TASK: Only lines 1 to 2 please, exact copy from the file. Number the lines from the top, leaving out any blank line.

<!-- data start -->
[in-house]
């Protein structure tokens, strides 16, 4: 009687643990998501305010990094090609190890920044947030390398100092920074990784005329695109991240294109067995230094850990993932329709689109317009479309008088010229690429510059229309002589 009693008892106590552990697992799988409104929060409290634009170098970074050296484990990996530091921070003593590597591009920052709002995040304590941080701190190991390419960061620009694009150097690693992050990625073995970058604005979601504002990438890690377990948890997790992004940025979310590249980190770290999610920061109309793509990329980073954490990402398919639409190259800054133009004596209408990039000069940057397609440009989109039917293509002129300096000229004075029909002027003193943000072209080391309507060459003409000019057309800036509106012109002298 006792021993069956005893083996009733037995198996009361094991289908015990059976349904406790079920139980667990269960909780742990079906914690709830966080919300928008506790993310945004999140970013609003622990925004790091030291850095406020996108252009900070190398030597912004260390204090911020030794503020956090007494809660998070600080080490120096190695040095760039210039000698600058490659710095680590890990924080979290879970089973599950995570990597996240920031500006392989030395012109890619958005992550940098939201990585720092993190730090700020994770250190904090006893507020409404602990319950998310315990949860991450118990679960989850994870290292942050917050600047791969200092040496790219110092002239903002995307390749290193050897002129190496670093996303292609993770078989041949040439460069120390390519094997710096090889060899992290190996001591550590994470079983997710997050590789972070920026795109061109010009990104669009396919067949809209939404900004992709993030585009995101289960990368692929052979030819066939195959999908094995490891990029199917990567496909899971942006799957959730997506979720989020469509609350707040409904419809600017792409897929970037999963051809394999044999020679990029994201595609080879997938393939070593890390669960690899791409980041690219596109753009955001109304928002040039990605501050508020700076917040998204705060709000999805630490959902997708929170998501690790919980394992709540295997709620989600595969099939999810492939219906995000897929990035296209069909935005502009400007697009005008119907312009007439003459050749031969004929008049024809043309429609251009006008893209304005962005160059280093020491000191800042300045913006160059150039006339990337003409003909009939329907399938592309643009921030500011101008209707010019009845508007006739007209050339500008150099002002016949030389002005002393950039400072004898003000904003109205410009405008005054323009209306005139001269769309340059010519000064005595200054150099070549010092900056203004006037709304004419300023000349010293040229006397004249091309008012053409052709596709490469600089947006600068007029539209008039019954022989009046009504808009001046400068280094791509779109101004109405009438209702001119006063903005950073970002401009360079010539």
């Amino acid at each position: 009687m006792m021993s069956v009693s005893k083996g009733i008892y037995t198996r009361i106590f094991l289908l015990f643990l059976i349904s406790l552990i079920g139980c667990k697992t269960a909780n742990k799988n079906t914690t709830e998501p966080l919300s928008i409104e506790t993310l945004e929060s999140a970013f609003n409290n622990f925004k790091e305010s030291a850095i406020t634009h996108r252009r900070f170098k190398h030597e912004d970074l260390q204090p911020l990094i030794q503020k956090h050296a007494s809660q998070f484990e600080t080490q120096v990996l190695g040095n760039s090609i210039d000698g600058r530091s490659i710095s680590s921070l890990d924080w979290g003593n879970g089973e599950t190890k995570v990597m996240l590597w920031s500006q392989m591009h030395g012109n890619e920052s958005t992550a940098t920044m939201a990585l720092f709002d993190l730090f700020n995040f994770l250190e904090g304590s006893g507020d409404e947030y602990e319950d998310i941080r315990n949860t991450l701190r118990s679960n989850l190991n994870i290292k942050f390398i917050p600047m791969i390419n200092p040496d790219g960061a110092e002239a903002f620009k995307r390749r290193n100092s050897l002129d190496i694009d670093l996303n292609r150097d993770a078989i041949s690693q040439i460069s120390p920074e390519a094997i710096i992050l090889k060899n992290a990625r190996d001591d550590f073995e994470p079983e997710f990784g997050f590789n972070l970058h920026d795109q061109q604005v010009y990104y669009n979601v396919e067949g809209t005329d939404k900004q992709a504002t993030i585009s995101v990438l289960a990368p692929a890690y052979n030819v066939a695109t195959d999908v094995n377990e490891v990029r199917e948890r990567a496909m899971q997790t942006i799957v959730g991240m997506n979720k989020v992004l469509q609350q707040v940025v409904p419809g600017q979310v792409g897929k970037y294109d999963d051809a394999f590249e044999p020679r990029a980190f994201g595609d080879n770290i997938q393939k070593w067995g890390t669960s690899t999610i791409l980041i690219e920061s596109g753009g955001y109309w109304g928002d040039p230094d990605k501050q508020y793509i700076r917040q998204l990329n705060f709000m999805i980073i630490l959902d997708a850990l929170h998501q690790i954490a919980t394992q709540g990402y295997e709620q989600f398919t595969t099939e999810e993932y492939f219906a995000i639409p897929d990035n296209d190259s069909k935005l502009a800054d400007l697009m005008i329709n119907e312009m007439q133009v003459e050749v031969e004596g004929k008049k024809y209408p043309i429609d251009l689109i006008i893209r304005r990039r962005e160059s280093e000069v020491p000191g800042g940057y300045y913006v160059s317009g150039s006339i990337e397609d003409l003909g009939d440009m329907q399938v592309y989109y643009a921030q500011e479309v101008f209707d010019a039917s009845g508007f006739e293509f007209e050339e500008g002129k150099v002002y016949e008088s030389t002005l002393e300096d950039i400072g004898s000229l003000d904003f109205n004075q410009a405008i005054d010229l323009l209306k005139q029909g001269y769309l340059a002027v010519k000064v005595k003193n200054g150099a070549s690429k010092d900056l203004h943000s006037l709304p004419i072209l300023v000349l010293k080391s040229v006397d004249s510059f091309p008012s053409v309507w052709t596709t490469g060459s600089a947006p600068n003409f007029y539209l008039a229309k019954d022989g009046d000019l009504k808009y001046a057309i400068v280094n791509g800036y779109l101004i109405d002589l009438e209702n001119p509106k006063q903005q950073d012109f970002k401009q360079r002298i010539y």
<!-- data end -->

[in-house]
């Protein structure tokens, strides 16, 4: 009687643990998501305010990094090609190890920044947030390398100092920074990784005329695109991240294109067995230094850990993932329709689109317009479309008088010229690429510059229309002589 009693008892106590552990697992799988409104929060409290634009170098970074050296484990990996530091921070003593590597591009920052709002995040304590941080701190190991390419960061620009694009150097690693992050990625073995970058604005979601504002990438890690377990948890997790992004940025979310590249980190770290999610920061109309793509990329980073954490990402398919639409190259800054133009004596209408990039000069940057397609440009989109039917293509002129300096000229004075029909002027003193943000072209080391309507060459003409000019057309800036509106012109002298 006792021993069956005893083996009733037995198996009361094991289908015990059976349904406790079920139980667990269960909780742990079906914690709830966080919300928008506790993310945004999140970013609003622990925004790091030291850095406020996108252009900070190398030597912004260390204090911020030794503020956090007494809660998070600080080490120096190695040095760039210039000698600058490659710095680590890990924080979290879970089973599950995570990597996240920031500006392989030395012109890619958005992550940098939201990585720092993190730090700020994770250190904090006893507020409404602990319950998310315990949860991450118990679960989850994870290292942050917050600047791969200092040496790219110092002239903002995307390749290193050897002129190496670093996303292609993770078989041949040439460069120390390519094997710096090889060899992290190996001591550590994470079983997710997050590789972070920026795109061109010009990104669009396919067949809209939404900004992709993030585009995101289960990368692929052979030819066939195959999908094995490891990029199917990567496909899971942006799957959730997506979720989020469509609350707040409904419809600017792409897929970037999963051809394999044999020679990029994201595609080879997938393939070593890390669960690899791409980041690219596109753009955001109304928002040039990605501050508020700076917040998204705060709000999805630490959902997708929170998501690790919980394992709540295997709620989600595969099939999810492939219906995000897929990035296209069909935005502009400007697009005008119907312009007439003459050749031969004929008049024809043309429609251009006008893209304005962005160059280093020491000191800042300045913006160059150039006339990337003409003909009939329907399938592309643009921030500011101008209707010019009845508007006739007209050339500008150099002002016949030389002005002393950039400072004898003000904003109205410009405008005054323009209306005139001269769309340059010519000064005595200054150099070549010092900056203004006037709304004419300023000349010293040229006397004249091309008012053409052709596709490469600089947006600068007029539209008039019954022989009046009504808009001046400068280094791509779109101004109405009438209702001119006063903005950073970002401009360079010539």